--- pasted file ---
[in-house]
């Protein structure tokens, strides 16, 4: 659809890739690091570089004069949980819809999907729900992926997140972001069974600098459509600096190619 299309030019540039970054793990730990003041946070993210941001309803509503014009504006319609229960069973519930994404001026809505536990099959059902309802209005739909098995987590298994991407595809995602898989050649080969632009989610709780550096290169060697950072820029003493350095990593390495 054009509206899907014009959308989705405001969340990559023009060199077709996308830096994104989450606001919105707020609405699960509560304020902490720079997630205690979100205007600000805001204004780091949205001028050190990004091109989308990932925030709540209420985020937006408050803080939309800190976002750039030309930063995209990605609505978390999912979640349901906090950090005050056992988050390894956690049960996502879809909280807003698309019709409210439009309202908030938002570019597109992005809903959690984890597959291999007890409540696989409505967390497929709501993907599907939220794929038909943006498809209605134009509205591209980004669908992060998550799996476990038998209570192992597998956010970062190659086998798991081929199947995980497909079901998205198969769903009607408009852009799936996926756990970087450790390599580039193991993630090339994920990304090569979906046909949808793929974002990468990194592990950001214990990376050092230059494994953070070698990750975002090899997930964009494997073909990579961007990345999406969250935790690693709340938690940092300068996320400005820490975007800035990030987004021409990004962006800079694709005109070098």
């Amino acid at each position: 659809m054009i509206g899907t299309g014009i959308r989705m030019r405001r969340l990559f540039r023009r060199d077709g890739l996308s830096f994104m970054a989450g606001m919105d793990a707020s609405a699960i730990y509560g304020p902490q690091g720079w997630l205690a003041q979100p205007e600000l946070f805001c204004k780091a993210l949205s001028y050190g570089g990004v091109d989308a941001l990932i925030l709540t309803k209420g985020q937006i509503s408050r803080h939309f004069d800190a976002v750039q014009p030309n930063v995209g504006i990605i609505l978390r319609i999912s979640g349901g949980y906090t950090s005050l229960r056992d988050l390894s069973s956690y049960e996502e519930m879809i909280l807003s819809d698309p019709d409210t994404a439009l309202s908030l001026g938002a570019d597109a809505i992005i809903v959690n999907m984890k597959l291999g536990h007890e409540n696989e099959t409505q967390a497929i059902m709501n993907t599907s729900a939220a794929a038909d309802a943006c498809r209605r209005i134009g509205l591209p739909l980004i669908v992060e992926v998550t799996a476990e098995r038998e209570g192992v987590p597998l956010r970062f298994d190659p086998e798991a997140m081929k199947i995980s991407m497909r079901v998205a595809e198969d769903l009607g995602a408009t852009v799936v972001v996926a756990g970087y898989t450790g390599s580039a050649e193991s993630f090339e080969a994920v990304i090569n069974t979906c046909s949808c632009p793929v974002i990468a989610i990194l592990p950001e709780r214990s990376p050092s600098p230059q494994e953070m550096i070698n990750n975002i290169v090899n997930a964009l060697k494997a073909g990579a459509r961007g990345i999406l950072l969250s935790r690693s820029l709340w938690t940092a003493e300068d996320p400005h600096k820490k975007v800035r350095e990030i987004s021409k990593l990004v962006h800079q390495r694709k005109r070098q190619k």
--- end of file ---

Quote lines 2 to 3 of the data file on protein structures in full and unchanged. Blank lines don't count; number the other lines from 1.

């Protein structure tokens, strides 16, 4: 659809890739690091570089004069949980819809999907729900992926997140972001069974600098459509600096190619 299309030019540039970054793990730990003041946070993210941001309803509503014009504006319609229960069973519930994404001026809505536990099959059902309802209005739909098995987590298994991407595809995602898989050649080969632009989610709780550096290169060697950072820029003493350095990593390495 054009509206899907014009959308989705405001969340990559023009060199077709996308830096994104989450606001919105707020609405699960509560304020902490720079997630205690979100205007600000805001204004780091949205001028050190990004091109989308990932925030709540209420985020937006408050803080939309800190976002750039030309930063995209990605609505978390999912979640349901906090950090005050056992988050390894956690049960996502879809909280807003698309019709409210439009309202908030938002570019597109992005809903959690984890597959291999007890409540696989409505967390497929709501993907599907939220794929038909943006498809209605134009509205591209980004669908992060998550799996476990038998209570192992597998956010970062190659086998798991081929199947995980497909079901998205198969769903009607408009852009799936996926756990970087450790390599580039193991993630090339994920990304090569979906046909949808793929974002990468990194592990950001214990990376050092230059494994953070070698990750975002090899997930964009494997073909990579961007990345999406969250935790690693709340938690940092300068996320400005820490975007800035990030987004021409990004962006800079694709005109070098």
């Amino acid at each position: 659809m054009i509206g899907t299309g014009i959308r989705m030019r405001r969340l990559f540039r023009r060199d077709g890739l996308s830096f994104m970054a989450g606001m919105d793990a707020s609405a699960i730990y509560g304020p902490q690091g720079w997630l205690a003041q979100p205007e600000l946070f805001c204004k780091a993210l949205s001028y050190g570089g990004v091109d989308a941001l990932i925030l709540t309803k209420g985020q937006i509503s408050r803080h939309f004069d800190a976002v750039q014009p030309n930063v995209g504006i990605i609505l978390r319609i999912s979640g349901g949980y906090t950090s005050l229960r056992d988050l390894s069973s956690y049960e996502e519930m879809i909280l807003s819809d698309p019709d409210t994404a439009l309202s908030l001026g938002a570019d597109a809505i992005i809903v959690n999907m984890k597959l291999g536990h007890e409540n696989e099959t409505q967390a497929i059902m709501n993907t599907s729900a939220a794929a038909d309802a943006c498809r209605r209005i134009g509205l591209p739909l980004i669908v992060e992926v998550t799996a476990e098995r038998e209570g192992v987590p597998l956010r970062f298994d190659p086998e798991a997140m081929k199947i995980s991407m497909r079901v998205a595809e198969d769903l009607g995602a408009t852009v799936v972001v996926a756990g970087y898989t450790g390599s580039a050649e193991s993630f090339e080969a994920v990304i090569n069974t979906c046909s949808c632009p793929v974002i990468a989610i990194l592990p950001e709780r214990s990376p050092s600098p230059q494994e953070m550096i070698n990750n975002i290169v090899n997930a964009l060697k494997a073909g990579a459509r961007g990345i999406l950072l969250s935790r690693s820029l709340w938690t940092a003493e300068d996320p400005h600096k820490k975007v800035r350095e990030i987004s021409k990593l990004v962006h800079q390495r694709k005109r070098q190619k």